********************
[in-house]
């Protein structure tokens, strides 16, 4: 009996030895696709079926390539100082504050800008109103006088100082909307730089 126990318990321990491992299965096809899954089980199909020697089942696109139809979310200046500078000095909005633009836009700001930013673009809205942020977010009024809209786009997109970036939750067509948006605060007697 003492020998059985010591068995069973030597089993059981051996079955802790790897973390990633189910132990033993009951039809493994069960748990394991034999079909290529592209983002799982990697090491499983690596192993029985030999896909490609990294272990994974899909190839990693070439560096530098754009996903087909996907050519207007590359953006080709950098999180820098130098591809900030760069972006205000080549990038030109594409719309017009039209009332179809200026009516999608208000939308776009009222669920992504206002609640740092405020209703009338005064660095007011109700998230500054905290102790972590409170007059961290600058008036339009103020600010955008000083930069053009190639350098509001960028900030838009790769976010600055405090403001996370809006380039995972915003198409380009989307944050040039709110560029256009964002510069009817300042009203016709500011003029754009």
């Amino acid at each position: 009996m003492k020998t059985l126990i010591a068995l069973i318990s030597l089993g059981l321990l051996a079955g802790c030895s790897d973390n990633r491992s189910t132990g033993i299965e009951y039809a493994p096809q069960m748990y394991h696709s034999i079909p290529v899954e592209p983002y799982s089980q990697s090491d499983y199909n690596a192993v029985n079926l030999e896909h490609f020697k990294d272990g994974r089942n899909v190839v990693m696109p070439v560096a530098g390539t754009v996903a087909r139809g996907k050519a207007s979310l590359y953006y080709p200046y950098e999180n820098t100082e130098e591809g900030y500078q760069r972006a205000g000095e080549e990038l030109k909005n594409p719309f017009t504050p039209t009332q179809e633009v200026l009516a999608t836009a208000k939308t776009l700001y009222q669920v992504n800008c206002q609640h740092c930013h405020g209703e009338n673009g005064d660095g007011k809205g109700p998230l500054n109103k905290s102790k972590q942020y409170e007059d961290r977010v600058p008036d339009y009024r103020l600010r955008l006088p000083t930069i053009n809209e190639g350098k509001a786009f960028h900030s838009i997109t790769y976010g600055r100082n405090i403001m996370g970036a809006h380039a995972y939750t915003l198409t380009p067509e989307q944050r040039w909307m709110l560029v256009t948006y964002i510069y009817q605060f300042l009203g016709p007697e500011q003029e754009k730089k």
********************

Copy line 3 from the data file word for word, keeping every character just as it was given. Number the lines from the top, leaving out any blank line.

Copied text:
């Amino acid at each position: 009996m003492k020998t059985l126990i010591a068995l069973i318990s030597l089993g059981l321990l051996a079955g802790c030895s790897d973390n990633r491992s189910t132990g033993i299965e009951y039809a493994p096809q069960m748990y394991h696709s034999i079909p290529v899954e592209p983002y799982s089980q990697s090491d499983y199909n690596a192993v029985n079926l030999e896909h490609f020697k990294d272990g994974r089942n899909v190839v990693m696109p070439v560096a530098g390539t754009v996903a087909r139809g996907k050519a207007s979310l590359y953006y080709p200046y950098e999180n820098t100082e130098e591809g900030y500078q760069r972006a205000g000095e080549e990038l030109k909005n594409p719309f017009t504050p039209t009332q179809e633009v200026l009516a999608t836009a208000k939308t776009l700001y009222q669920v992504n800008c206002q609640h740092c930013h405020g209703e009338n673009g005064d660095g007011k809205g109700p998230l500054n109103k905290s102790k972590q942020y409170e007059d961290r977010v600058p008036d339009y009024r103020l600010r955008l006088p000083t930069i053009n809209e190639g350098k509001a786009f960028h900030s838009i997109t790769y976010g600055r100082n405090i403001m996370g970036a809006h380039a995972y939750t915003l198409t380009p067509e989307q944050r040039w909307m709110l560029v256009t948006y964002i510069y009817q605060f300042l009203g016709p007697e500011q003029e754009k730089k």